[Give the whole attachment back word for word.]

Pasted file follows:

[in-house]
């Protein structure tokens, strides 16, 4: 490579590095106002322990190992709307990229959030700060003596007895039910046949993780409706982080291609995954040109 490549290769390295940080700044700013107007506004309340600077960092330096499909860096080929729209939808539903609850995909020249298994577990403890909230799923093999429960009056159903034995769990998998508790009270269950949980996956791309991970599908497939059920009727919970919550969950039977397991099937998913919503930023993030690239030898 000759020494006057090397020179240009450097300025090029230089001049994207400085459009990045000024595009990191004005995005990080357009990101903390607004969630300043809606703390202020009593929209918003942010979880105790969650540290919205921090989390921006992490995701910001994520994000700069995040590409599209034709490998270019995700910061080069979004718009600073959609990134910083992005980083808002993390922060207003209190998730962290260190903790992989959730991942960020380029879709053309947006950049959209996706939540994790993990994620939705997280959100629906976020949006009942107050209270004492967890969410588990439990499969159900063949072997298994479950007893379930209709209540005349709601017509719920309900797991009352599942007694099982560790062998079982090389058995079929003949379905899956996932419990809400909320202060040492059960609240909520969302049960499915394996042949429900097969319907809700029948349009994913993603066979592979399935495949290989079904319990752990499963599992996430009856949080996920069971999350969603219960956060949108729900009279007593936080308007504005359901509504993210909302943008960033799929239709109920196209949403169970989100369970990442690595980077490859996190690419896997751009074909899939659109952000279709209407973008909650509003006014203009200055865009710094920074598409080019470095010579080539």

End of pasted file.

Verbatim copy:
[in-house]
């Protein structure tokens, strides 16, 4: 490579590095106002322990190992709307990229959030700060003596007895039910046949993780409706982080291609995954040109 490549290769390295940080700044700013107007506004309340600077960092330096499909860096080929729209939808539903609850995909020249298994577990403890909230799923093999429960009056159903034995769990998998508790009270269950949980996956791309991970599908497939059920009727919970919550969950039977397991099937998913919503930023993030690239030898 000759020494006057090397020179240009450097300025090029230089001049994207400085459009990045000024595009990191004005995005990080357009990101903390607004969630300043809606703390202020009593929209918003942010979880105790969650540290919205921090989390921006992490995701910001994520994000700069995040590409599209034709490998270019995700910061080069979004718009600073959609990134910083992005980083808002993390922060207003209190998730962290260190903790992989959730991942960020380029879709053309947006950049959209996706939540994790993990994620939705997280959100629906976020949006009942107050209270004492967890969410588990439990499969159900063949072997298994479950007893379930209709209540005349709601017509719920309900797991009352599942007694099982560790062998079982090389058995079929003949379905899956996932419990809400909320202060040492059960609240909520969302049960499915394996042949429900097969319907809700029948349009994913993603066979592979399935495949290989079904319990752990499963599992996430009856949080996920069971999350969603219960956060949108729900009279007593936080308007504005359901509504993210909302943008960033799929239709109920196209949403169970989100369970990442690595980077490859996190690419896997751009074909899939659109952000279709209407973008909650509003006014203009200055865009710094920074598409080019470095010579080539």